On February 7, I did a phone interview with Marcus Miller for Nextbop. I'm probably as surprised as you are, but I think it went well. We talked for about an hour, and he seemed willing to open up. Before I did the interview, I happened to have come across this line in an entry from Sam Stephenson's wonderful blog, the Jazz Loft Project:
"Joseph Mitchell once said that the least interesting people to interview were business leaders, society women, and successful authors. These types were required to talk so much that their stories inevitably became canned. Miles Davis is going to tell you the same stories over and over; he’ll be bored stiff; and the stories probably won’t be true."
I think he has a great point. (Although I did enjoy Miles Davis's autobiography.) The interview I did with Mr. Miller was one of many many interviews he's done in the past. After that many, you might start to mythologize your own life, to unconsciously create cliched answers. Listen to any interview with Dave Brubeck: he's a mensch, and one of the sweetest guys in jazz, but you'll probably be sighing from boredom after the second or third story he tells.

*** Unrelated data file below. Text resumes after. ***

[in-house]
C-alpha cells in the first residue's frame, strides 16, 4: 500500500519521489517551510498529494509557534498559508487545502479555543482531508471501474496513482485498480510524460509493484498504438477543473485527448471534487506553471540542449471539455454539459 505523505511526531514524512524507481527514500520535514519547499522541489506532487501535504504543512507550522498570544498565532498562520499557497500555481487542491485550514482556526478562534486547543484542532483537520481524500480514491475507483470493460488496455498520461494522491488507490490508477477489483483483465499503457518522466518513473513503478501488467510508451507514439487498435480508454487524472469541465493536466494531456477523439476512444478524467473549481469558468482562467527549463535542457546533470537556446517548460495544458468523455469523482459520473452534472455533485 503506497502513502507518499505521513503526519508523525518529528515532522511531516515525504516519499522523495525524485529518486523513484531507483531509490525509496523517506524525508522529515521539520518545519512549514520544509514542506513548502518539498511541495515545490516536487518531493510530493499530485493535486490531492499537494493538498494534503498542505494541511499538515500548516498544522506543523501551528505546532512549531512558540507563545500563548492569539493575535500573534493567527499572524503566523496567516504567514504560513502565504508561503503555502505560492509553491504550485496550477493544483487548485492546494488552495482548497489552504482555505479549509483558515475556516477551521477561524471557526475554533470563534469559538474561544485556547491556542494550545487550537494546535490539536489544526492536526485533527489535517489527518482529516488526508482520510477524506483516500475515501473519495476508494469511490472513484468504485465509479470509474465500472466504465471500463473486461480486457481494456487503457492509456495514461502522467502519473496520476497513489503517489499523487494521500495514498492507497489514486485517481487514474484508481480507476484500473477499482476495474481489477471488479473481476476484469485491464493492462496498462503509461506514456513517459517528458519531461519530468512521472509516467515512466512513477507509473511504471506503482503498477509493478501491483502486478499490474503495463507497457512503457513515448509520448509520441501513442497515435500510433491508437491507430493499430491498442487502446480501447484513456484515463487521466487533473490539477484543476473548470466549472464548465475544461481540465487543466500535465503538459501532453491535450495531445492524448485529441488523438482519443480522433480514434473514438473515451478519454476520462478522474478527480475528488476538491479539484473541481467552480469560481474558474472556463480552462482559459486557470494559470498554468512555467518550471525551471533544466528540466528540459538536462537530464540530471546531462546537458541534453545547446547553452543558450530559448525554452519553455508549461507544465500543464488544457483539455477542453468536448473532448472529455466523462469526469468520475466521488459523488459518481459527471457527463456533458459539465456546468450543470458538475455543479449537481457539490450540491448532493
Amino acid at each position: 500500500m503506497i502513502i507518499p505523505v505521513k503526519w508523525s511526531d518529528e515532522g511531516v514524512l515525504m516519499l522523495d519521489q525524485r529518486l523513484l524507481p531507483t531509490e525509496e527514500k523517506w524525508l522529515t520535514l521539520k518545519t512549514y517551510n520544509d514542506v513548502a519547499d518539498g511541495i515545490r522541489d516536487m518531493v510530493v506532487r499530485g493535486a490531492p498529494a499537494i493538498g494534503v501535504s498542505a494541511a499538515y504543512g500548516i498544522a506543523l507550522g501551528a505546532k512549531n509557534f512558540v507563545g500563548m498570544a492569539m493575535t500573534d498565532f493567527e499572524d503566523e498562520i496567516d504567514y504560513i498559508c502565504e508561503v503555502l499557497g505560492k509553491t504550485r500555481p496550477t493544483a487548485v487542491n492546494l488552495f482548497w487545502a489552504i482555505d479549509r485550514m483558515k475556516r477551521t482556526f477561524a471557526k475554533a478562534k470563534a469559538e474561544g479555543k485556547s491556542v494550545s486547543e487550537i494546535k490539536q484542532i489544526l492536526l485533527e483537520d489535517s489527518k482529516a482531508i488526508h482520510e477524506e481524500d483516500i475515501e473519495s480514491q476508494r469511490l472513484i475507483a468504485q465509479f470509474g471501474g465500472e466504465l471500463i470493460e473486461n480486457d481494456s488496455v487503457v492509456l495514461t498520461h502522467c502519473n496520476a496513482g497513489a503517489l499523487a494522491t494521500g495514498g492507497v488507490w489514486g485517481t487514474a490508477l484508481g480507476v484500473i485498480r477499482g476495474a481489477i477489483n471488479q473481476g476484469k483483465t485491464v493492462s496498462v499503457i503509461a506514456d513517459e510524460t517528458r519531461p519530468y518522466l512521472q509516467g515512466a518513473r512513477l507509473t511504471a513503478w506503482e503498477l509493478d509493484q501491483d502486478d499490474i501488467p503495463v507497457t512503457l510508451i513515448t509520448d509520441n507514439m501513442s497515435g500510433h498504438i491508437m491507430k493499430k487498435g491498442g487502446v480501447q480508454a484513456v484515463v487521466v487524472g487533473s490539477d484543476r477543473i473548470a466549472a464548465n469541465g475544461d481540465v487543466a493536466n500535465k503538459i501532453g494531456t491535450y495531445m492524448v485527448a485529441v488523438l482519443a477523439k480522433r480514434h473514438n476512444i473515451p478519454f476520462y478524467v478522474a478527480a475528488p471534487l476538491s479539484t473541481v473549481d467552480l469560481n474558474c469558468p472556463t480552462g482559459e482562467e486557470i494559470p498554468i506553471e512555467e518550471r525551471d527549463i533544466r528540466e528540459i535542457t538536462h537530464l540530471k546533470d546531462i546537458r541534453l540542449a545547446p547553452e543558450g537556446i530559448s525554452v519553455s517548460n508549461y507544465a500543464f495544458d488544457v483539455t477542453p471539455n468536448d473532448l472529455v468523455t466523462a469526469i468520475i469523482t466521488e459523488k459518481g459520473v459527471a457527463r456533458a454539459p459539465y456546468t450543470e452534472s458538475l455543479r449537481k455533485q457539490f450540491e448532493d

I might be putting too much blame on the interviewee, though. The reason I like Terry Gross so much is because she can talk to anyone, almost always asks the right questions, and gets her interviewees to open up, regardless of how many times they've been asked the same question.
I'm starting to realize that interviewing is an art unto itself. An art that I am very uncomfortable with. I'm not yet sure if an interview is a conversation. But maybe if I start looking at it like that, it'll get easier. I hate waiting to ask a question--instead of listening--but sometimes I do wait for fear I will not have anything else to say.
I felt the interview with Mr. Miller went very smoothly. I had questions I had planned on asking, as I imagine any interviewer should, but they came up naturally as we continued to talk. I hope you find his answers insightful.